Voter ID and Jon Stewart…The Saga Continues (Watch Video)
This story is not going away.
Voter ID has been controversial from the beginning, as has House Majority Leader Mike Turzai’s (R-Allegheny) comments regarding it.
The story (and the video) were picked up on the liberal blogosphere, then on TV news and in newspapers across the state and country. It didn’t take long for late-night comedian Stephen Colbert to pick up on it, and last week he was joined by Daily Show host Jon Stewart in a bit called “The Wizards of I.D.”
Last night – fueled by the decision handed down by Judge Robert Simpson regarding the law – Stewart decided to end his last broadcast (until the RNC and DNC conventions) by taking a jab at Turzai, the law and…Ted Nugent?
“We’ve got a presidential election coming up,” Stewart begins.
“America’s demographics have changed dramatically in the past few decades. And there’s two ways a political party can react to that. You can expand your appeal to a new field of voters by making their issues your issues as well, or…”
The clip cuts to a series of news reports discussing states where the legislatures have passed Voter ID laws, with pundits and news anchors showing graphs and explaining that such laws disproportionately affect Democratic voters – specifically minorities, the young, the old and the poor.
“The young, the old, the poor, minorities!” Stewart says. “The four Horsemen of the Democalapyse!” (A portmanteau of democracy and apocalypse).
This title inspires “The subject of tonight’s Democalpyse 2012: Cockblock the Vote edition,” he satires.
“As you know, and you well know this…in-person voter fraud is an enormous issue, with more than…exactly 10 documented cases of it in the entire country alone. Just since the beginning of the millennium. That’s .000000284 percent of all votes.” he says.
He then mentions the data: that some say the Voter ID law could impact over 758,000 registered voters (9 percent of the electorate, as Stewart points out) who currently do not have a photo ID.
“But that’s the price you pay to prevent something that doesn’t happen. It’s like how peanut butter is made with huge amounts of hydrochloric acid to dissolve any potential dragon bones that may have gotten into it during the manufacturing process,” he says.
“Will you lose some people who die by eating hydrochloric acid? Of course. But isn’t it worth knowing that your peanut butter is dragon-bone free?”
The comedian moves on to discuss Pennsylvania’s history – a state that has voted for Democratic presidents in the last five presidential election, and is leaning toward Obama now.
“It’s not like this voter ID law is blatantly designed to skew that result, right state house repub majority leader that designed it?” he asks.
Cue clip of Turzai.
Stewart mocked Turzai last week for the clip, but this time he instead takes a swing at the GOP presidential candidate himself and Judge Simpson.
“Lord knows we didn’t want Romney running on the strength of his personality or policies, am I right people? And I’m assuming that the judge in Pennsylvania who has been asked to review it will see it as a partisan effort?”
The show cuts away from Stewart to show an explanation of Judge Simpson’s reason for denying the injunction, that he believes it will be carried out in a “nonpartisan, even-handed matter.”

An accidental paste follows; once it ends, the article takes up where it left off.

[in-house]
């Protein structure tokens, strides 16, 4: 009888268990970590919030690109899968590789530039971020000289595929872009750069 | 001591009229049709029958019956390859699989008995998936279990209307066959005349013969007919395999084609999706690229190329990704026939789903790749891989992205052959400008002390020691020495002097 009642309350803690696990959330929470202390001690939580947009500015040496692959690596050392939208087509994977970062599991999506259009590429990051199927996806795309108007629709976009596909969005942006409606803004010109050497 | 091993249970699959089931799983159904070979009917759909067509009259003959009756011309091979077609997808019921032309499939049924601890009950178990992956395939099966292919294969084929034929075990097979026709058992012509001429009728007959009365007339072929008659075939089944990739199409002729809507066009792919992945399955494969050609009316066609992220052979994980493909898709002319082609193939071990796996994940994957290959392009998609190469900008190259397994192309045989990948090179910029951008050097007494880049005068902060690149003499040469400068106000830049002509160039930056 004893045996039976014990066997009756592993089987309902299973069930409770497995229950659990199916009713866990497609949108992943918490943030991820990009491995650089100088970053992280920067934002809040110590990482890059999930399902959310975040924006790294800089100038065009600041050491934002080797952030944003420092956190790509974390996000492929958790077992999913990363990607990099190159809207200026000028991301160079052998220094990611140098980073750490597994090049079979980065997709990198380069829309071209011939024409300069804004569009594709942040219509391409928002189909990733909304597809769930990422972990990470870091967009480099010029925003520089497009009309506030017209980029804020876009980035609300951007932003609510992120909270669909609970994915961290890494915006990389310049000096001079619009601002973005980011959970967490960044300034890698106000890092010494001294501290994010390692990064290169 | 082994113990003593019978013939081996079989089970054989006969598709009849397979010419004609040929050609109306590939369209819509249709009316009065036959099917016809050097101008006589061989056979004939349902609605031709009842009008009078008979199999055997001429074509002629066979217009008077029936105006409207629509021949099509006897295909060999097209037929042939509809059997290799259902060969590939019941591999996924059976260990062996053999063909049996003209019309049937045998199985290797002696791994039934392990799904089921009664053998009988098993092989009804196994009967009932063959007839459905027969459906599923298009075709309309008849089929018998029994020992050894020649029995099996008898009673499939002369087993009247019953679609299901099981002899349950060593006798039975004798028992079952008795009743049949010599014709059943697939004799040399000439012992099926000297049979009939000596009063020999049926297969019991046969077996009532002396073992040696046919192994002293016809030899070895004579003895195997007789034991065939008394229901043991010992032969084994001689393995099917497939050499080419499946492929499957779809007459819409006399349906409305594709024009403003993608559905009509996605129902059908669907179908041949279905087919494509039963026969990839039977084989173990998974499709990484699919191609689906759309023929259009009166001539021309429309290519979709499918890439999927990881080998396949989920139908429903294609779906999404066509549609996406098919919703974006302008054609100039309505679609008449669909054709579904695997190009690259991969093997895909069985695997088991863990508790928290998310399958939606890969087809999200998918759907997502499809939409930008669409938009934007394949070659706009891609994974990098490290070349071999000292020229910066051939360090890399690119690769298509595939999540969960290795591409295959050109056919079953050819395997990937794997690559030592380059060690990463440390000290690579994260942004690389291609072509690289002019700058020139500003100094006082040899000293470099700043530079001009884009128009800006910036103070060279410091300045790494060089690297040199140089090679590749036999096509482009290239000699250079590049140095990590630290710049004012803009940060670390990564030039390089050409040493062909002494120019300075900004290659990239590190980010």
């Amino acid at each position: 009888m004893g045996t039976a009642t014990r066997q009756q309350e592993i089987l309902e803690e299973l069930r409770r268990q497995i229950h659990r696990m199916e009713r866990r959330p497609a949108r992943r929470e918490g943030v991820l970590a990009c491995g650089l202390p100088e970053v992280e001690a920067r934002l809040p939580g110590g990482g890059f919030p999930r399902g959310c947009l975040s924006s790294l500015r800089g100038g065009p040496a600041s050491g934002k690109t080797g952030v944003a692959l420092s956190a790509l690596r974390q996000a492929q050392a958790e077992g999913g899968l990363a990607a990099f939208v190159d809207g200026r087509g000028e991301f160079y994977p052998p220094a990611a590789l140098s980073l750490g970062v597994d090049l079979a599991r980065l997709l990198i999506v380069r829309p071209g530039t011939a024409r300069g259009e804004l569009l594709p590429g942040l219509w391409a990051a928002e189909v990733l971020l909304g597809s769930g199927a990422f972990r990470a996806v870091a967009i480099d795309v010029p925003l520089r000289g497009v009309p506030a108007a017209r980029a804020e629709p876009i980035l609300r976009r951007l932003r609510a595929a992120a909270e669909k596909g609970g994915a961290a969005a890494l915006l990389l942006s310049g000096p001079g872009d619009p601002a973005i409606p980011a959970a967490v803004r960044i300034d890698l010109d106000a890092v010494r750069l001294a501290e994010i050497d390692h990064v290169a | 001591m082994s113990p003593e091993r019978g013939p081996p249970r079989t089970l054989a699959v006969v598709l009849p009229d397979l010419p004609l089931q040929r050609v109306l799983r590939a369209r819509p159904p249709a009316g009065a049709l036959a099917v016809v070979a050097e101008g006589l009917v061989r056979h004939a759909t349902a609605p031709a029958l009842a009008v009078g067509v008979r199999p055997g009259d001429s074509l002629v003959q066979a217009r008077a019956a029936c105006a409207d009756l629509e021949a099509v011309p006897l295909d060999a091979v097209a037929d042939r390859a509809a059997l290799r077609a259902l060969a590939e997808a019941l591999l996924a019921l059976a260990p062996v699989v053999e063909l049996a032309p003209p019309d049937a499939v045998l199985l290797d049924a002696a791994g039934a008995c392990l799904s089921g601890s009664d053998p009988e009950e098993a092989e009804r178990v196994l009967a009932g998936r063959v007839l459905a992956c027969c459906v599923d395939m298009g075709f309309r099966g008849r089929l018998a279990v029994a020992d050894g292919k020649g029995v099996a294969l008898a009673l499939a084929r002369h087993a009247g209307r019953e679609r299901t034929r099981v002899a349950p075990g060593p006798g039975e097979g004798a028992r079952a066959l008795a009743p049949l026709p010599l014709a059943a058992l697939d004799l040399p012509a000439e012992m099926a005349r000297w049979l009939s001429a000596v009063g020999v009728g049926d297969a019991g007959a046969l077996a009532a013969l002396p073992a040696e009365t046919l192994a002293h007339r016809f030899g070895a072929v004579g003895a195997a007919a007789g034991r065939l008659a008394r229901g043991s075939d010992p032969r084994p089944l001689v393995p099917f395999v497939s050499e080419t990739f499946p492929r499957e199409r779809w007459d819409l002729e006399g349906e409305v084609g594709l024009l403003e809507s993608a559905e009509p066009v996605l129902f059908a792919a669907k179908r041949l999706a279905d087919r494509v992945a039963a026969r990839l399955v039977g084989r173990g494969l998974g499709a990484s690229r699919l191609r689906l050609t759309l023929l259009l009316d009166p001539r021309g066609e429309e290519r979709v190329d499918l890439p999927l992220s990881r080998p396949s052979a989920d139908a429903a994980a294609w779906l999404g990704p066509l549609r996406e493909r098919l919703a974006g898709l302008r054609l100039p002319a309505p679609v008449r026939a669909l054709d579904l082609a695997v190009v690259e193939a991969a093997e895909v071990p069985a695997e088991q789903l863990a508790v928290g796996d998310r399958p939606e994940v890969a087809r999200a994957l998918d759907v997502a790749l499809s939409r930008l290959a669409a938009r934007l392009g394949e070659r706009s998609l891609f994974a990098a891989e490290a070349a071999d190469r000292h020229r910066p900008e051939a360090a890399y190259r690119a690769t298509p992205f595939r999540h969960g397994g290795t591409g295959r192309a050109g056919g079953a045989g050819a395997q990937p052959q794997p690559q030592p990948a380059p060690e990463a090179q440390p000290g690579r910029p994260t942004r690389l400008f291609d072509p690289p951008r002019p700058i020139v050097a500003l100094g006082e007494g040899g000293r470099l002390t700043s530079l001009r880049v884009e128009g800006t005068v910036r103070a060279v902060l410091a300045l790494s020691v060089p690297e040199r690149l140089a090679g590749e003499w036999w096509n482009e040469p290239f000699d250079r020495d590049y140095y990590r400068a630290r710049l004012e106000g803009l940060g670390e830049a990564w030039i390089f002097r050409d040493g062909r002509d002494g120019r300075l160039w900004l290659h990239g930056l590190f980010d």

“Yes, of course, this law created for specifically partisan purposes, will be carried out in a nonpartisan, even-handed manner,” Stewart says, adding that maybe he’s being too harsh on the Republican-backed law, state administration and judge.
“…As long as voters are educated about the law in a nonpartisan way.”
The screen cuts to a shot of the liberal Rachel Maddow Show on MSNBC, where Maddow informs viewers that the firm who was given the contract to educate voters was given to given to Chris Bravacos, a man who Maddow says raised $30,000 for Mitt Romney’s presidential campaign. Bravacos is also former state Republican Party executive director.
“Well, I guess that does explain the new Voter ID ad I saw in Pennsylvania,” Stewart says.
The commercial put together by The Daily Show is a mock advertisement for a concert coming to a Montgomery County amphitheater.
“What’s up, Pennsylvania? Guess who’s coming to the Montgomery County Amphitheatre. It’s the Motor City Madman Ted Nugent!”
The “commercial” is interrupted by a stocky white man in a suit saying, “Hey fellow Pennsylvania Republicans. Now that all the Democrats have changed the channel, here’s some important voting information. When you go to vote for Mitt Romney, bring photo identification. It’s required. Oh and don’t tell any blacks or old people.”
The “commercial” ends with a disclaimer that it’s “paid for by people who want Mitt Romney to win.”
The segment moves on to Ohio, and recent controversy there over early voting restrictions that some say disproportionately affects Democratic precincts.
“As ridiculous as this Voter ID business is…” Stewart says, before moving on to PA’s neighbor to the west.
GOP state spokesperson Valerie Caras said that what Stewart misses in his commentary is that a majority of people favor photo ID laws and see voter fraud as a problem.
“While we can all appreciate The Daily Show’s incisive wit, it’s unfortunate that the real facts get in the way of Jon Stewart’s good-natured ‘reporting.’ The continued partisan bickering by the Democrats over this issue simply distracts from the importance of joining with us in educating voters about this critical legislation,” she said.
“When elections are affected by voter fraud, voter mistakes and other real issues that occur within the voting process – the ‘will of the people’ is undermined. If anything The Daily Show, which prides itself on having the pulse of the people, should be advocating for the ‘will of the people’ not mocking it.”